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The Gambia, Country Overview
 
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The Gambia, in the Western most tip of  Africa, is encircled by its neighbouring country Senegal on all sides (map) apart from the Atlantic side, and for this reason the two countries have a lot of cultural & ethnic ties. In contrast to Senegal, a former French colony, The Gambia was colonised by Britain and gained its independence on 18 February, 1965, when it then adopted the National Anthem. The Gambia, in contrast to many of its West African neighbours, it has enjoyed lengthy spells of stability since independence.

Woman in Traditional dressGeographically the small country is situated on the Atlantic coast at the bulge of Africa. It is a thin strip of mainly low plateau, which decreases in height as it nears the Atlantic coast. The plain is broken in a few places by the river and its tributaries. Mangrove swamps, park-like savannah and unspoiled beaches all feature in The Gambia’s landscape.

July 22nd Arch In contrast to its all-enveloping neighbour, Senegal, and the massive nations surrounding them, Gambia looks like a sliver in the side of Africa. True, it ranks among the continent's tiniest countries, but its attractions are just as bright and bold-faced as any in the region. Its capital city, Banjul, is a uniquely African experience, with a bustling marketplace and enough street side culture to chase away the holiday daze of glitzier cities. And for an even more 'traditional' outlook, a quick trip upriver brings you into the Gambian heartland, where the colourful buzz of weekly markets vies with boat trips through mangrove creeks and bike jaunts to mud-hut villages for your time and appreciation.

Although the country is largely defined by its natural features - from the Gambia River, which runs the length of the country, to the golden beaches of its Atlantic coast resorts - the country's greatest draw lies in its people, their culture and the amiable atmosphere of daily life. Whether you're making conversation at a kerbside coffee stall or shouting yourself hoarse at a weekend wrestling match, you're sure to come away with as warm a feeling for Gambians as they tend to show to travellers.

This stability, however, has not translated into prosperity. Despite the predominance of the Gambia river, which runs through the middle of the country, only one-sixth of the land is arable and the poor nature of the soil makes it suitable mostly for one crop - peanuts. The major domestic export products of The Gambia consists of groundnut products, cotton, fish and fish products, fruits and vegetables. Over the past couple of years the country has experienced significant economic growth primarily driven by the construction sector of the economy.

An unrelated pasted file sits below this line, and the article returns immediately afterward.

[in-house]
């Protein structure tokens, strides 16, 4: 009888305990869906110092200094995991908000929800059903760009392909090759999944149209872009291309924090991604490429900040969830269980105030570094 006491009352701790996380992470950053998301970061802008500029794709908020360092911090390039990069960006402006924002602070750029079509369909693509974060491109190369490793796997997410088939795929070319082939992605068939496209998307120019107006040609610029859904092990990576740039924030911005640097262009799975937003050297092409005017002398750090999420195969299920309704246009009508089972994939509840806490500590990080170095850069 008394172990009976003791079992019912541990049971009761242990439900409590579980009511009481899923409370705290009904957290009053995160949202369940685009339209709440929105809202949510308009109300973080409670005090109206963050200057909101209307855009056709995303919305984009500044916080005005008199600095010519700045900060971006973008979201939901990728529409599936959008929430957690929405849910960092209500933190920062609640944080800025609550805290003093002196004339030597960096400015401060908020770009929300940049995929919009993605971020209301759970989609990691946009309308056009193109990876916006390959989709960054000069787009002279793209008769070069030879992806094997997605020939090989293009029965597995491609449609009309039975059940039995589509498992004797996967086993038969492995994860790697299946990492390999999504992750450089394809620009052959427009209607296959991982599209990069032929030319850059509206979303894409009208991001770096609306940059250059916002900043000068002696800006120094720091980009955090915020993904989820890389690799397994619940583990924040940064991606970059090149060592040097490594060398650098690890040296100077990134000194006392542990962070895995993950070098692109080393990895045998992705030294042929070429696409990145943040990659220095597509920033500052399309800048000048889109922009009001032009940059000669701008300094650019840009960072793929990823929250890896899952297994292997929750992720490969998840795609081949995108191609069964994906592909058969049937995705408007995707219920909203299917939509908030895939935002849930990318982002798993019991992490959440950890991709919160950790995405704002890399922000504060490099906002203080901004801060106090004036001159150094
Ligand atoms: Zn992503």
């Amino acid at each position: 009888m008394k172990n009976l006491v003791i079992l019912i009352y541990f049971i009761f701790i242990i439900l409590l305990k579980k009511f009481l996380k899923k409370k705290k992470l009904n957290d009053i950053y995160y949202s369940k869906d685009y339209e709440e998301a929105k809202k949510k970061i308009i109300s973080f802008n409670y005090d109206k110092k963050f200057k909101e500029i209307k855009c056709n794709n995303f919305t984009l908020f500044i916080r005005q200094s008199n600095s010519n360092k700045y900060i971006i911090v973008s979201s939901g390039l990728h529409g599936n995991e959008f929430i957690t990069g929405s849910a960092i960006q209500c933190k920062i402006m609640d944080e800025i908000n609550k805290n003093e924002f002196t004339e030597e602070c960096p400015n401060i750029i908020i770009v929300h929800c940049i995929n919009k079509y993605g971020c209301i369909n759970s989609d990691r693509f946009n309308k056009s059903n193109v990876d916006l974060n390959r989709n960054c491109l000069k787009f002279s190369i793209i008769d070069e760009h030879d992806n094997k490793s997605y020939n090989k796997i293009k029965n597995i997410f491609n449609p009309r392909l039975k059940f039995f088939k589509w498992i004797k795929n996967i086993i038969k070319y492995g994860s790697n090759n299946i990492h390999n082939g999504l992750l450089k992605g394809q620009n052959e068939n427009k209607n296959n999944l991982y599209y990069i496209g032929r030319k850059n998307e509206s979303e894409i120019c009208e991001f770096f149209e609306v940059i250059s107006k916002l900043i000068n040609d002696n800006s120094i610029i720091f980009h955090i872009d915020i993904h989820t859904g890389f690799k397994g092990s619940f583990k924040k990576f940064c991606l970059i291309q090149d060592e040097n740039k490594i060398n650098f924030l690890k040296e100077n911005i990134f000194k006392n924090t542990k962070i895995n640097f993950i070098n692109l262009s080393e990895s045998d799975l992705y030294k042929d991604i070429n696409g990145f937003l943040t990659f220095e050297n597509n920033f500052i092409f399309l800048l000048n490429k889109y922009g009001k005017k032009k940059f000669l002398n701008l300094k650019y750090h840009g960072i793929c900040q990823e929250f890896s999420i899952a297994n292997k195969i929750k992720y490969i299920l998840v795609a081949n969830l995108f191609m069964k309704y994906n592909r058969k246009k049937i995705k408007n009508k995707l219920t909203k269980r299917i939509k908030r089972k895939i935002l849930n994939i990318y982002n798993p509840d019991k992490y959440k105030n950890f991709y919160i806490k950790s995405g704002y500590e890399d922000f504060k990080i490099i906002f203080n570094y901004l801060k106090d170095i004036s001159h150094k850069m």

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Rice pickersThe country is heavily dependent on peanut exports and as a result is a hostage to fluctuations in the production and world prices of the crop.

Consequently, it suffers from poor health conditions and relies on foreign aid to fill gaps in its balance of payments.

Kumpo danceThe economy has a narrow industrial base and is also a low food-producing nation. Thus it has little option but to resort to importing most products for consumption. The Gambia is a net food importing country particularly, rice, sugar, flour, milk, tomato paste and it gets all fuel supplies from abroad. The re-export trade continues to play an important role in The Gambian economy, particularly in trading with countries in the ECOWAS region of West Africa.

Humming BirdIn 1994, the elected government was toppled in a military coup. The country returned to constitutional rule two years later when its military leader ran as a civilian and won presidential elections (disputed).

In 2000, the country saw a foiled coup, the killing of student demonstrators, and charges of murder being brought against opposition leaders - all this against the background of the collapse of the peanut-marketing system.

The current president is here.

Village sceneBorn in 1965, the former president, Yahya Jammeh, joined the army in 1984 upon leaving school. After serving with Gambian peacekeepers in Liberia, he returned and, together with a group of veterans who had not been paid, ousted the elected president, Dawda Jawara, who had led the country since independence.

At age 36 he won a second term in the October 2001 presidential elections, which earned the approval of foreign observers.

He gained 53% of votes cast against less than 33% for his main rival Ouassainou Darboe, a prominent human rights lawyer.

The only national television station is run by the government.

Between 2005 to 2007 the country experienced accelerated growth rates in the economy largely driven by the building construction sector of the economy. Many new roads and hotel accommodation establishments have been built and street lights have been installed on many junctions.



 












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